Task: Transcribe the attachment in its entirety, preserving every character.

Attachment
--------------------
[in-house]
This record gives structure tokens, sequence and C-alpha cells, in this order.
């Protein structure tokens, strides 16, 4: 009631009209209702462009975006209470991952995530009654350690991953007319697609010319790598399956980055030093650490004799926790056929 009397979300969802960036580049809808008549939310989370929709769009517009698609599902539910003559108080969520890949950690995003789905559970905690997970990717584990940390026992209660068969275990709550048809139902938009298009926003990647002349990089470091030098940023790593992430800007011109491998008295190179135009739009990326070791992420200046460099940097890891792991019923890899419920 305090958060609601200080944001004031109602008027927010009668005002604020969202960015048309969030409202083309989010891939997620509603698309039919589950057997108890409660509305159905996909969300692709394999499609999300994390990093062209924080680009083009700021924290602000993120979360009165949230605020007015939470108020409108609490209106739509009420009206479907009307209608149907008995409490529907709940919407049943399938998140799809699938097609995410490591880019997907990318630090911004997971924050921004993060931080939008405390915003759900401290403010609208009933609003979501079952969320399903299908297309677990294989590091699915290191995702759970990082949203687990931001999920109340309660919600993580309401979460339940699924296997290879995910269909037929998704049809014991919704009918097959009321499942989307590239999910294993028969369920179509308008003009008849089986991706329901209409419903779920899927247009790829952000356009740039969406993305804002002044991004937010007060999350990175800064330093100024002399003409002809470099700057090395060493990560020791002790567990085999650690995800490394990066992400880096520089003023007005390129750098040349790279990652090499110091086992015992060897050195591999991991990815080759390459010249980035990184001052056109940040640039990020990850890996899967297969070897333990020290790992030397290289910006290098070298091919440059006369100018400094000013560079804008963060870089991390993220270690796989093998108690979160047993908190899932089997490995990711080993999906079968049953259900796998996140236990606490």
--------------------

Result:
[in-house]
This record gives structure tokens, sequence and C-alpha cells, in this order.
């Protein structure tokens, strides 16, 4: 009631009209209702462009975006209470991952995530009654350690991953007319697609010319790598399956980055030093650490004799926790056929 009397979300969802960036580049809808008549939310989370929709769009517009698609599902539910003559108080969520890949950690995003789905559970905690997970990717584990940390026992209660068969275990709550048809139902938009298009926003990647002349990089470091030098940023790593992430800007011109491998008295190179135009739009990326070791992420200046460099940097890891792991019923890899419920 305090958060609601200080944001004031109602008027927010009668005002604020969202960015048309969030409202083309989010891939997620509603698309039919589950057997108890409660509305159905996909969300692709394999499609999300994390990093062209924080680009083009700021924290602000993120979360009165949230605020007015939470108020409108609490209106739509009420009206479907009307209608149907008995409490529907709940919407049943399938998140799809699938097609995410490591880019997907990318630090911004997971924050921004993060931080939008405390915003759900401290403010609208009933609003979501079952969320399903299908297309677990294989590091699915290191995702759970990082949203687990931001999920109340309660919600993580309401979460339940699924296997290879995910269909037929998704049809014991919704009918097959009321499942989307590239999910294993028969369920179509308008003009008849089986991706329901209409419903779920899927247009790829952000356009740039969406993305804002002044991004937010007060999350990175800064330093100024002399003409002809470099700057090395060493990560020791002790567990085999650690995800490394990066992400880096520089003023007005390129750098040349790279990652090499110091086992015992060897050195591999991991990815080759390459010249980035990184001052056109940040640039990020990850890996899967297969070897333990020290790992030397290289910006290098070298091919440059006369100018400094000013560079804008963060870089991390993220270690796989093998108690979160047993908190899932089997490995990711080993999906079968049953259900796998996140236990606490």